It is not every day that I get to go to the world premier of a classical music piece but on Sunday, 23rd February I had just that privilege. The setting was Huddersfield Town Hall and the piece in question was Arya by Jasdeep Singh Degun. It is described as A Concerto for Sitar and Orchestra and was commissioned by Opera North.
Before I get to Arya I will cover the other pieces on the programme; Köçekçe by Ulvi Cemal Erkin and Karelia Suit, Op.11, The Swan of Tuonela, Op.22 No.3 and Symphony No.7 in C major Op.105 by Jean Sibelius. All of these works were performed by the Orchestra of Opera North conducted by Malaysian-born Harish Shankar.
The first piece was one with which I am not familiar but the Turkish origins of the composer were soon coming to the fore. The bustling feeling of the markets of Istanbul were vividly recalled with the use of bongo drums, being of Cuban origin they are something I would not associate with Turkish music, but worked perfectly, as did the finger cymbals. Seeing a male musician in black dinner jacket and bow tie playing finger cymbals is a sight to behold but it is the sound that counts.
Köçekçe was a wonderful way to start the concert and left me thinking that I should have a search to see if I can sample any more of Erkin’s music on-line. I love it when I discover something new which hits the spot, especially unexpectedly.
Having started with something totally unfamiliar the concert ended with a piece that we all know from tv theme tunes, adverts, pop music samples and its inclusion on myriad ‘Best of’ albums; the Karalia Suite. Not surprising really as the piece began life in 1900 as incidental music comprising an overture and six vignettes to be played accompanying a series of Tableaux depicting scenes of the history of Karelia, a republic which has been the subject of disputes between the Finns and Russians for many years and is now divided between the two countries.
The Swan of Tuonela is based on Finnish mythology with the name being that of an island in a river with black water and a rapid current, on which the swan serenely floats. Like most myths it deals with love, and the fight between forces of light and dark. The music is as deep as the river.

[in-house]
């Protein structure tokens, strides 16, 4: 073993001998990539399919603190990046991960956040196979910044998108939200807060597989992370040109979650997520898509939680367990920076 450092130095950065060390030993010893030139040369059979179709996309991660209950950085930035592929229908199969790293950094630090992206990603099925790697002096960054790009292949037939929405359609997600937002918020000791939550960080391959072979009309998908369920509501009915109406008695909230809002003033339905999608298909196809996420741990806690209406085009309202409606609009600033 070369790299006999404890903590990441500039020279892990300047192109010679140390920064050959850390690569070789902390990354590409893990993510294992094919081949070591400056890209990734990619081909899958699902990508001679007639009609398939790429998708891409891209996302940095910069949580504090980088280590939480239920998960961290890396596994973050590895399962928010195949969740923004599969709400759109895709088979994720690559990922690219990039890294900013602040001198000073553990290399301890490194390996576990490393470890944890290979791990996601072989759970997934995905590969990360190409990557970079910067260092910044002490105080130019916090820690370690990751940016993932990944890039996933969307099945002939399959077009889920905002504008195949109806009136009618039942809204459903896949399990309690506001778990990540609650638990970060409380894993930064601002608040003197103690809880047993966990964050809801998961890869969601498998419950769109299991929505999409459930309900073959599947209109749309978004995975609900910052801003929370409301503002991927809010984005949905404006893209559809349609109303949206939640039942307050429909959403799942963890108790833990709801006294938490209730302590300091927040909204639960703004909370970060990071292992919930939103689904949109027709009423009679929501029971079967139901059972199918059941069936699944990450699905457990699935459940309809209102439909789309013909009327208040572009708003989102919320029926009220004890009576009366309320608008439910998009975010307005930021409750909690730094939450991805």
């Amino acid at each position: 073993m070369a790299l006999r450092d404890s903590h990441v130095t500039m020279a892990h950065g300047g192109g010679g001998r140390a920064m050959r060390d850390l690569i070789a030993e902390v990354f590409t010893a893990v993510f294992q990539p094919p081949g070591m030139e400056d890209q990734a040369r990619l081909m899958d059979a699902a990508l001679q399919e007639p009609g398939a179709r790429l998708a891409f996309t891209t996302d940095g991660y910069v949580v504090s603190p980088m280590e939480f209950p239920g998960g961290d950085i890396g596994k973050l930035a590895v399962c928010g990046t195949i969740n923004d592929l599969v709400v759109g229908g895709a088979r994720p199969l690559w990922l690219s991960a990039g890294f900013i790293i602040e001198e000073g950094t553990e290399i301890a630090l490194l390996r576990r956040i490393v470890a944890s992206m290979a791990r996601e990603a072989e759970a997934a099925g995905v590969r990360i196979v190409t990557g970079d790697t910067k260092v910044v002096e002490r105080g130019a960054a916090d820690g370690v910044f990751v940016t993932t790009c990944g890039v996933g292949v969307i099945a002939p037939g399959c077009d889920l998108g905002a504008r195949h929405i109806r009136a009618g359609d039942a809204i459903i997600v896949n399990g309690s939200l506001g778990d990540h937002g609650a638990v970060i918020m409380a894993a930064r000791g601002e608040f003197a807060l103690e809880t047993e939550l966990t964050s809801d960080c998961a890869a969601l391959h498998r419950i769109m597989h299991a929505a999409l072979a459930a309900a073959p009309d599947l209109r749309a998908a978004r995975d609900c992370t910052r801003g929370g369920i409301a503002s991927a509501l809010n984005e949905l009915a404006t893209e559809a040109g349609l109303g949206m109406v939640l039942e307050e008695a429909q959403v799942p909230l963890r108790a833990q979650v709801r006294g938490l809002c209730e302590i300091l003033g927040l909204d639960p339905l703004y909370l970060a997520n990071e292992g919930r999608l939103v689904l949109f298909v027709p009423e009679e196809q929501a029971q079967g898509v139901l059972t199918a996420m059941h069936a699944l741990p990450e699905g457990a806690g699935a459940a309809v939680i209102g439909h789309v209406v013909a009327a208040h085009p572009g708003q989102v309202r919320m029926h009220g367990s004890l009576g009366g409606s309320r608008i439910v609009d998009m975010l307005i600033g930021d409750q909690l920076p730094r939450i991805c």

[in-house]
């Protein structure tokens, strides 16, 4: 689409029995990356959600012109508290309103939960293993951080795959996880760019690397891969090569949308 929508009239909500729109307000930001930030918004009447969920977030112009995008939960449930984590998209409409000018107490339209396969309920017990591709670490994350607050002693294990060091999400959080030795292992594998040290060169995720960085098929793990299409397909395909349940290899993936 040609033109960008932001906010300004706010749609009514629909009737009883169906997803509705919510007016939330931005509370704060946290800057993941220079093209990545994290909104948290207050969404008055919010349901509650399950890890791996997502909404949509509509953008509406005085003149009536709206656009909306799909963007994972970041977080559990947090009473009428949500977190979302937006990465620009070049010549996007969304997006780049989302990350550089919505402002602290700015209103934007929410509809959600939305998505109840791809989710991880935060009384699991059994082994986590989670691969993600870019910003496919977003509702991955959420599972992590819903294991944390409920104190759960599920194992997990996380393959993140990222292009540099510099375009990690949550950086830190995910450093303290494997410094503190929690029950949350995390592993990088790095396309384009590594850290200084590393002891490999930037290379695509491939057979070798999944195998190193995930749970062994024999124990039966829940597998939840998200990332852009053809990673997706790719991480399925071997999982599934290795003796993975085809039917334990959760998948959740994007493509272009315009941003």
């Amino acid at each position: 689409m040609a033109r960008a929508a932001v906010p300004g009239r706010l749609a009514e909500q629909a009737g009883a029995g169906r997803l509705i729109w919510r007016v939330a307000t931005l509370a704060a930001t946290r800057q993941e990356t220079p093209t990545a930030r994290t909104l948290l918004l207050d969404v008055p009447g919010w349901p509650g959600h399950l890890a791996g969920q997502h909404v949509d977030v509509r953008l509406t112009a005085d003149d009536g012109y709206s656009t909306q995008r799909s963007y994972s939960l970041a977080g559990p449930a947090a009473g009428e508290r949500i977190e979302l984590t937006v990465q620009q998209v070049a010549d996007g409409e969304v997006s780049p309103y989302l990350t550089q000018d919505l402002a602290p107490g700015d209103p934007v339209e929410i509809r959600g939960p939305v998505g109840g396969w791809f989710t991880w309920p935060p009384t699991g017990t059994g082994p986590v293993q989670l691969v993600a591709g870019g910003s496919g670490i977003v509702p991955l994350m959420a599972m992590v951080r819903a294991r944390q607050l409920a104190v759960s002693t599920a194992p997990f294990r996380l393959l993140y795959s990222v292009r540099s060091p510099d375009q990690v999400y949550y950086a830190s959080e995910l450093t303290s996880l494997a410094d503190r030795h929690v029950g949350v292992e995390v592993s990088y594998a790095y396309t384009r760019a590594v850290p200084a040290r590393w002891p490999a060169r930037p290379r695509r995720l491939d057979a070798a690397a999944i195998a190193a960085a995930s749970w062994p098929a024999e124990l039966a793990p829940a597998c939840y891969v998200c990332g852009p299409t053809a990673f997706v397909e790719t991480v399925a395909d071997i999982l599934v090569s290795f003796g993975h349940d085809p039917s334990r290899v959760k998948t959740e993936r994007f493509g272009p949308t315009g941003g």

Symphony No.7 was the last of Sibelius’ symphonies and consists of a single movement although the conventional changes of tempo are still incorporated. Another piece which I must listen to again.
In between the pieces from the very south and north of Europe we have the main event, Arya, the Sitar Concerto by Jasdeep Singh Degun who I am proud to say is a Leeds lad. Although he is not from a musical family he showed great promise in primary school and has gone on to study in both the UK and India. He has won several awards including Musician of the Year at the National Indian Arts Awards in 2016.
Arya, commissioned by Opera North and was a challenge for the writer as most Indian music is improvised and comes from an oral perspective so nothing is written down. The use of a huge orchestra is not in the genesis of the music either! I must say that I didn’t know what to expect from the work as I have only ever seen the odd tv concert by Ravi Shankar or a solo in a pop music song, so my visions have always been of a group of performers on Indian instruments using the chord structure and indigenous drone and tones. Here we had the sitar player sitting cross-legged on the stage surrounded by the conventional orchestra.
The way in which the piece has been composed has been to ditch any attempt at the traditional Indian or Western concepts and start from scratch. The orchestra opened the piece with strings, a gong, and what seemed to be a musical saw, but probably wasn’t although I couldn’t get a proper view of what it really was. Whatever, there was a passage of sitar and oboe which worked beautifully well and then the whole orchestra joined in, complete with tubular bells.
The first movement was more of a Western influenced passage but when the second movement opened, the strings adopted an Indian style which was superb. We then got to the pinnacle of the piece, a sitar solo which was utterly sublime. Again it wasn’t hard core Indian but a flight through all styles. I heard small snatches of Within You, Without You but then it veered off at a tangent taking me to a higher plane.
This concerto was an absolute delight, it wasn’t a case of dumbing down Indian music for Western ears, more raising the level of what we are used to and introducing us to the joys of the instrument and the ways in which it can be used. I can’t praise this work, and its composer, highly enough.
I must also give praise to the conductor who added to the proceedings by becoming very animated and, at one point during a particularly upbeat passage I thought that he was going to throw some shapes on the podium. He was also immaculately turned out in a long Nehru-style jacket which was beautifully tailored, it is good to see a conductor who doesn’t get dressed in the dark.
If at all possible I would urge you to try to visit one of the further performances yet to take place. They are at Durham Catherdral on Thursday 5th March, The Royal Northern College of Music, Manchester on Wednesday, 11th March and City of Birmingham Symphony Orchestra Centre on Thursday, 19th May all begin at 7.30pm.
Please go to https://www.operanorth.co.uk/whats-on/arya-concert/ for details and booking. Be aware, however, that the other works are not the same as those performed above.
Feature photo by Justin Slee